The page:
Neoteris secures LAN access with SSL

  • Tim Greene (Computerworld)
  • 01 November, 2001 08:32

Start-up Neoteris Inc. is parlaying Web-browser technology that protects online credit card sales into a simple, secure way for employees and business partners to access your network.

Neoteris makes proxy server hardware devices and software called EmployeeAccess and PartnerAccess that mediate Secure Sockets Layer (SSL) sessions between users on the Internet and LAN servers that are protected by a corporate firewall. SSL is 168-bit encryption developed by Netscape that is used to set up secure Internet links between Web browsers and Web servers, and is considered the security standard for Internet money transactions.

Remote users with Web browsers that support SSL, such as Netscape Communications Corp. Navigator and Microsoft Corp. Internet Explorer, authenticate to the Neoteris server, which sits between a corporate firewall and the LAN. SSL or Secure HTTP traffic comes and goes to the Neoteris gear via TCP ports in the firewall. Authentication can be completed via existing Remote Authentication Dial-In User Service servers with links to Lightweight Directory Access Protocol, Windows Domain or Unix NIS directory servers.

To add or remove users, your network administrators grant or revoke rights on the Neoteris authentication server. Neoteris says this one-step method of enrolling and unenrolling authorized users is well-suited for quickly setting up and tearing down extranets that let business partners access your corporate resources.

No other vendors make products that support secure remote access in this way, says Joel Conover, an analyst with Current Analysis Inc. But service provider Aventail Corp. offers a service based on similar technology.

In some respects, the Neoteris access scheme also resembles IP Security remote access VPNs, in which client software on remote PCs make secure IP Security links over the Internet to a VPN gateway at a corporate site.

But one key difference is that Neoteris' method doesn't require distributing a special software client to remote users. All the software they need comes with their Web browsers.

This makes the Neoteris gear better suited than VPN equipment to support remote users who primarily use remote access for reading their e-mail, says Tim Dorian, network security manager for 3Com, who is beta-testing Neoteris gear.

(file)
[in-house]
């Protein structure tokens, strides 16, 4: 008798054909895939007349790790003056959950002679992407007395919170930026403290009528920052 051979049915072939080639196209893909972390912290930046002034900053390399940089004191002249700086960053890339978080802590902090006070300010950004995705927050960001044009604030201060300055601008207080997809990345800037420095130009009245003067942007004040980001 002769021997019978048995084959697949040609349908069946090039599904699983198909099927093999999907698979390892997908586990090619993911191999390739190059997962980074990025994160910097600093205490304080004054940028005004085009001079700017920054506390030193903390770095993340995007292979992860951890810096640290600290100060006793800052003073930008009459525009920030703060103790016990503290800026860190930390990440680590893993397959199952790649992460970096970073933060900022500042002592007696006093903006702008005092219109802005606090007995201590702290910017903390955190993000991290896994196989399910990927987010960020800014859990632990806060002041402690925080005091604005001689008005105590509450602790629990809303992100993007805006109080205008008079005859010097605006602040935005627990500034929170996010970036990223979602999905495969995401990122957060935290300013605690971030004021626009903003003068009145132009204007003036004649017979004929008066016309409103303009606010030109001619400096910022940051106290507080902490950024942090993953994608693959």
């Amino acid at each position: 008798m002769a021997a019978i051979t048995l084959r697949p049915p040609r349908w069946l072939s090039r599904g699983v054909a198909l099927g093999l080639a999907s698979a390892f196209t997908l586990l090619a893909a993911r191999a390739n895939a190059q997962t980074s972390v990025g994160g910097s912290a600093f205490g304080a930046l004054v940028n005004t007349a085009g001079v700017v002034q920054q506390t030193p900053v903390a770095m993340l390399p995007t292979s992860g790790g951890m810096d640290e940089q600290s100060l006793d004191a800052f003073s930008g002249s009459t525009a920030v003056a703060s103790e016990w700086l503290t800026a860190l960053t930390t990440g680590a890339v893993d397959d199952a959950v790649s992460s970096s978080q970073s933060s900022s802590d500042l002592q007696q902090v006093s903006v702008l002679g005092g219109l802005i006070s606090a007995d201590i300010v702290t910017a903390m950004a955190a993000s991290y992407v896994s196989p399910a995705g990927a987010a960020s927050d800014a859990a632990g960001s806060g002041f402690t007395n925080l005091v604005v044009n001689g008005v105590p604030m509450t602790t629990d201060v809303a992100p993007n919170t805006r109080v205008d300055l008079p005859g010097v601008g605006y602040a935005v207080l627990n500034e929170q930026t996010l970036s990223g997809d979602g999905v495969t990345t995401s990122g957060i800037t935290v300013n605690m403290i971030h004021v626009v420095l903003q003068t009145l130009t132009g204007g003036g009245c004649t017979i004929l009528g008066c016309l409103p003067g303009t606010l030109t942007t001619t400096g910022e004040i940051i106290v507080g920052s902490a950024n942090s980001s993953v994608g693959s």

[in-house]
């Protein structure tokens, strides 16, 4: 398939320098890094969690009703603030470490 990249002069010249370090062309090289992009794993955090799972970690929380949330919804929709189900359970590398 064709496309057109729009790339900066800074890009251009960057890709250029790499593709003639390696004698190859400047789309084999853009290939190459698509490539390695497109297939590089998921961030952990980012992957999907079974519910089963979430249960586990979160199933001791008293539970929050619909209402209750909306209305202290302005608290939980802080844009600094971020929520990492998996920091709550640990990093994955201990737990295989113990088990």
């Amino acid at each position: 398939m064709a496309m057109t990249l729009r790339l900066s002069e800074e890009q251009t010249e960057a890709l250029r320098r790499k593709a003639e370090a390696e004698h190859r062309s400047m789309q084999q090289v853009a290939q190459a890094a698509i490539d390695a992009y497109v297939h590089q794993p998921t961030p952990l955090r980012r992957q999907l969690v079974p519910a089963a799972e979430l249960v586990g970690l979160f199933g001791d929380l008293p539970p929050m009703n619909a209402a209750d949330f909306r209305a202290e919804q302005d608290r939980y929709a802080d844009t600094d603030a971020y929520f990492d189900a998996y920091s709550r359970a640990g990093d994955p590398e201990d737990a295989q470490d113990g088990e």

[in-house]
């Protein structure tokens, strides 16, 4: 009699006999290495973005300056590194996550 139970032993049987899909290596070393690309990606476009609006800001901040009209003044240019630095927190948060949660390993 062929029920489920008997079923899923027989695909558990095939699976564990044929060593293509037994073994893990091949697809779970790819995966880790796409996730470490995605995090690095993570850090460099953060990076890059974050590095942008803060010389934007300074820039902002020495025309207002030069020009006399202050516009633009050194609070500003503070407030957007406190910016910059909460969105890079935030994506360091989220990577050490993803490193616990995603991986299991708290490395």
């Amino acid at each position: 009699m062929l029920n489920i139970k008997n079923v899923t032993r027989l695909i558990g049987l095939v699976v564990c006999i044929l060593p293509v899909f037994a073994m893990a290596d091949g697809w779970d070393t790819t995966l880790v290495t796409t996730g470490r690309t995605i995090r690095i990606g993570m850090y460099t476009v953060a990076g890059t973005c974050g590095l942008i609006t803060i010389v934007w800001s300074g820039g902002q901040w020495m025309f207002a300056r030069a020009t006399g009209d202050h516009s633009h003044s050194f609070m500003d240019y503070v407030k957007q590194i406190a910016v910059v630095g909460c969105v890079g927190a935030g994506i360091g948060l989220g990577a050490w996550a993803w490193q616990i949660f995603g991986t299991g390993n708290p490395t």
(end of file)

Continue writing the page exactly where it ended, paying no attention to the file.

"With the VPN, there's always the issue of distributing clients, or if there are changes to VPN policies, then there's new software to distribute," Dorian says.

The Neoteris equipment also extends secure remote access to handhelds that are equipped with browsers, he says. For handhelds to work with VPN gear requires a separate client that is different from the clients used on PCs, creating more management complexity.

Dorian says the security of SSL is not an issue. "If it's good enough for your online bank, it should be good enough to read your e-mail," he says.

Dorian says Neoteris' secure access is also good for pulling down files to local machines. Neoteris says its gear supports any Web-based application, and next year will support telnet sessions and terminal-emulation applications.

Neoteris gear does not support file sharing, so multiple users cannot access the same file at the same time to collaborate, Conover says. "Any application not IP-enabled will be a problem, as will anything with SNA," he says.

Neoteris was founded in June 2001 and is headed by the co-founders of Healtheon/WebMD, Jim Clark and Kittu Kolluri, who are now Neoteris' chairman and CEO, respectively. The company has private funding and venture funding from The Barksdale Group totaling US$5 million.

Neoteris EmployeeAccess costs $15,000 to $65,000, depending on the number of users, and PartnerAccess costs $30,000 to $100,000. They are available now.